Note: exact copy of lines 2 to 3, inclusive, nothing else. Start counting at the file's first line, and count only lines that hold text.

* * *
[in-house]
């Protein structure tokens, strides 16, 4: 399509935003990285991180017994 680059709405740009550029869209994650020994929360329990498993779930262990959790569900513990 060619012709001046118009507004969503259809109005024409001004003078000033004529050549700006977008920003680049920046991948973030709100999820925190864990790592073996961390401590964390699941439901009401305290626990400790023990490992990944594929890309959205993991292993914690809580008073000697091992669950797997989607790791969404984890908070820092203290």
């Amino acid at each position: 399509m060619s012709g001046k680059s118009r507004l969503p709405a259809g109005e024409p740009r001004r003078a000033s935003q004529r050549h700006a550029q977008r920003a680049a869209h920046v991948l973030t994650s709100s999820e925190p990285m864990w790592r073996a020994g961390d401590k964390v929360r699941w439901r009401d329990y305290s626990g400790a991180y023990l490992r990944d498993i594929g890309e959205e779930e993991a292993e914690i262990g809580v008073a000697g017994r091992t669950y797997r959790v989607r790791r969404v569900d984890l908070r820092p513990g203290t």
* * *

């Protein structure tokens, strides 16, 4: 399509935003990285991180017994 680059709405740009550029869209994650020994929360329990498993779930262990959790569900513990 060619012709001046118009507004969503259809109005024409001004003078000033004529050549700006977008920003680049920046991948973030709100999820925190864990790592073996961390401590964390699941439901009401305290626990400790023990490992990944594929890309959205993991292993914690809580008073000697091992669950797997989607790791969404984890908070820092203290």
């Amino acid at each position: 399509m060619s012709g001046k680059s118009r507004l969503p709405a259809g109005e024409p740009r001004r003078a000033s935003q004529r050549h700006a550029q977008r920003a680049a869209h920046v991948l973030t994650s709100s999820e925190p990285m864990w790592r073996a020994g961390d401590k964390v929360r699941w439901r009401d329990y305290s626990g400790a991180y023990l490992r990944d498993i594929g890309e959205e779930e993991a292993e914690i262990g809580v008073a000697g017994r091992t669950y797997r959790v989607r790791r969404v569900d984890l908070r820092p513990g203290t």